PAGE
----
This past week I moderated a workforce readiness panel geared toward Millennials soon to enter the workforce. The panel answered a series of questions to help assist these Millennials understand the reality of what human resource officers are looking for in employees. I sat down with two of panelists afterward, Susan Bunz of Pioneer Hybrid and Jenifer Owenson of Ankeny Community Schools. I asked them a series of questions and compiled the answers into two themed groups. In this post, I will focus on that first theme, "Five underrated areas that young professionals need for a job."
1. G.P.A. : Many young professionals don't believe their grades matter, reasoning that grades do not reflect how smart you are. There's some truth to that theory, however, grades do reflect your ability to follow directions and how hard you work, which is a huge plus for an employer. An absent G.P.A. on a young professional's resume would raise flags. Maybe you have something to hide. If you had a 4.0 wouldn't you flaunt it?
2. Work History: HR professionals understand that times are different and workers of today do not display the same sense of loyalty as the previous generation of workers. However, commitment matters and if you hop around from job to job there better be a more compelling reason than "my boss and I had differences." A big red flag is gaps in workplace employment, the HR executives are wondering "what happened there, did they get fired? Are they to undesirable to hire?"
3. Internships: Beyond the work skills that are acquired while participating in an internship, the biggest benefit is the relationships that are built. Not only do you have a better understanding of the culture, style, and jargon of a particular business, but you've also made valuable connections that can benefit you later as references or better yet the job itself. Some businesses look at internships as six-week-long interviews. Perform well and there might be a long-term position in your future.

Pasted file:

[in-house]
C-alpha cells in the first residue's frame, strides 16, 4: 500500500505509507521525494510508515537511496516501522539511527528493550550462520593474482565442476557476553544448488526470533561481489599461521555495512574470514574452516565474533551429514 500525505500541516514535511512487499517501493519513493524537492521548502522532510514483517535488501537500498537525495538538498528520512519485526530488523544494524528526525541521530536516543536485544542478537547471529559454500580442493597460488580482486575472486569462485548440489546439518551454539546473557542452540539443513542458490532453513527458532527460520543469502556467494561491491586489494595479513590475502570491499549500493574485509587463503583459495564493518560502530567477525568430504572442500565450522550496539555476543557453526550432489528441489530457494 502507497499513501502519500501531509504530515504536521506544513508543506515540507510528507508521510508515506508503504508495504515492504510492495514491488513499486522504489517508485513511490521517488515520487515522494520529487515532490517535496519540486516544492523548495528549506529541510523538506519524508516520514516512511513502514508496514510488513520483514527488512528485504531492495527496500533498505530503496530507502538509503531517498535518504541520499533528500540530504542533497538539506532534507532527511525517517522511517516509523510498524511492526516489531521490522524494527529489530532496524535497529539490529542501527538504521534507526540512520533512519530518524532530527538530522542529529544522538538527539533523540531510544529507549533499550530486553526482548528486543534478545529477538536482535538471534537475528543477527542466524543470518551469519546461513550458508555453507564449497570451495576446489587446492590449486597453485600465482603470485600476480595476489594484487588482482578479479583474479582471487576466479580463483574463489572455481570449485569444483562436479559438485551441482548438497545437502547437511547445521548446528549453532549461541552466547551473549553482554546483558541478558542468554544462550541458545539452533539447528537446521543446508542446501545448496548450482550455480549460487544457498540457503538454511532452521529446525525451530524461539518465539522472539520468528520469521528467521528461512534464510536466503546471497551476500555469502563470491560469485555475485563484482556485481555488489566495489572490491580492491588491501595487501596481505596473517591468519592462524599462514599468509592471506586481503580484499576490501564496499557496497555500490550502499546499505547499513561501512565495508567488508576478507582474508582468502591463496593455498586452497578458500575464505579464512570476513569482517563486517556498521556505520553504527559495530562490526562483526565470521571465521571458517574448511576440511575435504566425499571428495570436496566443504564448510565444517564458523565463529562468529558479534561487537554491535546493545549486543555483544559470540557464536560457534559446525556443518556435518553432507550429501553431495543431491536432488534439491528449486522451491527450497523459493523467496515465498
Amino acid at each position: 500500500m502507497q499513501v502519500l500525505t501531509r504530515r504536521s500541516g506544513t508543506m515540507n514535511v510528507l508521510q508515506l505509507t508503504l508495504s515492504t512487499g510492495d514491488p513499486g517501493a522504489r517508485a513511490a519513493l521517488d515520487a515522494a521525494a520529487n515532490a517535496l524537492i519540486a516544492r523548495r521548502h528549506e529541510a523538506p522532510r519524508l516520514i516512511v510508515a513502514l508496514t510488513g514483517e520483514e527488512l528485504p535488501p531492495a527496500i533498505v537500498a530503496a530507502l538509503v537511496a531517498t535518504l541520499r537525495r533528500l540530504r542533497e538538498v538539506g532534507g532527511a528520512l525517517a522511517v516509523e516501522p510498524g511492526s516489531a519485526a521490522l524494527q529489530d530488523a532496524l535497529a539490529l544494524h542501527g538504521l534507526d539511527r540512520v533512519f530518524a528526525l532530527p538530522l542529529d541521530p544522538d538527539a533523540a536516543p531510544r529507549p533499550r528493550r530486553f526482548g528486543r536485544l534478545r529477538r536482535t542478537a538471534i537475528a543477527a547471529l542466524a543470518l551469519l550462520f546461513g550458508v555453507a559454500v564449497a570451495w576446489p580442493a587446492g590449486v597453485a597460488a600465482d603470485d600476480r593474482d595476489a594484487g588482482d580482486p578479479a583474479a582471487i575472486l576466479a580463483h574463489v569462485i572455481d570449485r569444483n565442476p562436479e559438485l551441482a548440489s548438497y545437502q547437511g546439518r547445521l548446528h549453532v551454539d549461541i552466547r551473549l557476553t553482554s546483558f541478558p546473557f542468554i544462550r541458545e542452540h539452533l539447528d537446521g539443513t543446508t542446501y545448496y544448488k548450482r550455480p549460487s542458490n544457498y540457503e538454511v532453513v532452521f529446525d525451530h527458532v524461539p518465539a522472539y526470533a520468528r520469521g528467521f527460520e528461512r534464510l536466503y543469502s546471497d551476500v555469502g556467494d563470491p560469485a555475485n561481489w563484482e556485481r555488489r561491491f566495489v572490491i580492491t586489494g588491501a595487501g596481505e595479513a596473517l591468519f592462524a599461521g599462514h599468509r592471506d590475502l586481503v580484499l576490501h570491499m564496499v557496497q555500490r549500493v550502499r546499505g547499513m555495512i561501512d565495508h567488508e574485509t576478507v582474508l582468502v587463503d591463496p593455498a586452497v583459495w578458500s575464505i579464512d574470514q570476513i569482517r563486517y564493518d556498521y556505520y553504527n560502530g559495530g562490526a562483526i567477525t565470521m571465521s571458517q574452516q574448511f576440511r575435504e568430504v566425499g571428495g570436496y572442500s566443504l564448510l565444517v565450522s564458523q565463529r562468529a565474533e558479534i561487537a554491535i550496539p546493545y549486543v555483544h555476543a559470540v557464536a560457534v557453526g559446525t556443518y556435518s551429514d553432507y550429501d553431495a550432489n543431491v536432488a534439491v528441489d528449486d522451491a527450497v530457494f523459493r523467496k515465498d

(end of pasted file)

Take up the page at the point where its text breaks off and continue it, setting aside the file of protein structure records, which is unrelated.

4. Volunteerism: Millennials may have a lack of job experience and older Millennials and young Xers may suffer from the work-history dilemma mentioned above. So another area that young professionals can take seriously is their volunteer history. Many high schools, colleges and YP groups have numerous volunteer opportunities available. Whether it's at church, in school or in the community, these activities not only help you build different skills, but also show commitment, professionalism, work ethic, employee/peer relationship and camaraderie.
5. Leadership: Many young professionals have an incomplete idea of what leadership means, it's not just being in charge. For the Gen Xer, that may be some relief in that statement and for the Millennial, some disappointment. Yet, in reality, leadership has more to do with initiative, confidence and integrity. Have you demonstrated those characteristics academically, professionally or socially? Can that be verified on your transcripts, your work history, internships or community service? If so, then you are on the right track to getting the job you want
The next YP blog post will tackle "Five intangible skills that young professionals need for a job."